* Author : Clark Ashton-Smith
* Narrator : Norm Sherman
* Host : M.K. Hobson
* Audio Producer : Peter Wood
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Originally published in Weird Tales, 1932 (and check out The Dark Eiodolon and Other Fantasies, edited by S.T. Joshi, out now from Penguin Books!)
Rated PG. Contains monsters.
by Clark Ashton Smith
I have no reason to expect that anyone will believe my story. If it were another’s tale, probably I should not feel inclined to give it credence myself. I tell it herewith. hoping that the mere act of narration, the mere shaping of this macabre day-mare adventure into words will in some slight measure serve to relieve my mind of its execrable burden. There have been times when only a hair’s-breadth has intervened betwixt myself and the seething devil-ridden world of madness; for the hideous knowledge, the horror- blackened memories which I have carried so long, were never meant to be borne by the human intellect.
A singular confession, no doubt, for one who has always been a connoisseur of horrors. The deadly, the malign, and baleful things that lurk in the labyrinth of existence have held for me a fascination no less potent than unholy. I have sought them out and looked upon them as one who sees the fatal eyes of the basilisk in a mirror; or as a savant who handles corrosive poisons in his laboratory with mask. and gloves. Never did they have for me the least hint of personal menace, since I viewed them with the most impersonal detachment. I have investigated many clues of the spectral, the ghastly, the bizarre, and many mazes of terror from which others would have recoiled with caution or trepidation… But now I could wish that there were one lure which I had not followed, one labyrinth which my curiosity had not explored…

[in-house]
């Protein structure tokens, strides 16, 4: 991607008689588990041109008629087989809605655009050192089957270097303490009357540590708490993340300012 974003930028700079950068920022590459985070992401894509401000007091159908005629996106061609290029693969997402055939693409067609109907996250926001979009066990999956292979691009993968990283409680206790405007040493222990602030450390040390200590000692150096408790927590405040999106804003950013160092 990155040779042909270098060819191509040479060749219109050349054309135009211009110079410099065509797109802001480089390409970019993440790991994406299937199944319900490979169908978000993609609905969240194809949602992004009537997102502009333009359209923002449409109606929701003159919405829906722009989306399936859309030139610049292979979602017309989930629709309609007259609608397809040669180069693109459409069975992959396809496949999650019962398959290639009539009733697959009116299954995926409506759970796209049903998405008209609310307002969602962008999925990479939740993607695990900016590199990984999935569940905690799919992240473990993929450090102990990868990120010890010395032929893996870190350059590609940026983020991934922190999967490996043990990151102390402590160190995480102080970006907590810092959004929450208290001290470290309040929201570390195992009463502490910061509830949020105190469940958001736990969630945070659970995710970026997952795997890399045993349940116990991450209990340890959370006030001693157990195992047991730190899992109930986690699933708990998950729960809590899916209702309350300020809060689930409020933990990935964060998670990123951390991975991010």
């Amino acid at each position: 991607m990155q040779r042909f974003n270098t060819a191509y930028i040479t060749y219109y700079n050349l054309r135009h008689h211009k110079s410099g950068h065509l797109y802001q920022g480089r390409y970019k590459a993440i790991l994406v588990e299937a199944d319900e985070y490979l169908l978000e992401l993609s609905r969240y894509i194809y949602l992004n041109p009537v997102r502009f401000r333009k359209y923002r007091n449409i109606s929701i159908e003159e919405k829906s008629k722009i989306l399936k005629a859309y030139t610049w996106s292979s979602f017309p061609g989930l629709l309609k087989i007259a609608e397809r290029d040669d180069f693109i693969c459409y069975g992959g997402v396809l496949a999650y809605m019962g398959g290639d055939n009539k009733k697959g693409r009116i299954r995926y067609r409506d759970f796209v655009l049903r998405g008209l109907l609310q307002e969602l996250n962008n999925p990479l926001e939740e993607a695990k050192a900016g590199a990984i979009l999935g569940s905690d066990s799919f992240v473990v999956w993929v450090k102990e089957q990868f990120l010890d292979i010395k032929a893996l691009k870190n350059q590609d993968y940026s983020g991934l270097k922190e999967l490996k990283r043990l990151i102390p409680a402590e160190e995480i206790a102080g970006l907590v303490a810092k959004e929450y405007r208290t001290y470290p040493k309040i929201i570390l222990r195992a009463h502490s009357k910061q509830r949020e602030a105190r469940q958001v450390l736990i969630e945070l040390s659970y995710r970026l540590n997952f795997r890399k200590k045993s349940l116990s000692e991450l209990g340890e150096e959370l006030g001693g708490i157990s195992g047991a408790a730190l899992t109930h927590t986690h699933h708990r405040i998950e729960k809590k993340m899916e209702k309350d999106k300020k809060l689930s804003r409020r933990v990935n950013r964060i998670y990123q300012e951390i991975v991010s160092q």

More incredible than all else, perhaps, is the very fact that the thing occurred in Twentieth Century London. The sheer anachronism and fabulosity of the happening has made me doubt the verities of time and space; and ever since then I have been as one adrift on starless seas of confusion, or roaming through unmapped dimensions. Never have I been quite able to re-orient myself, to be altogether sure that I have not gone astray in other centuries, in other lands than those declared by the chronology and geography of the present. I have continual need of modern crowds, of glaring lights, of laughter and clangor and tumult to reassure me; and always I am afraid that such things are only an insubstantial barrier; that behind them lies the realm of ancient horror and immemorial malignity of which I have had this one abominable glimpse. And always it seems to me that the veil will dissolve at any moment, and leave me face to face with an ultimate Fear.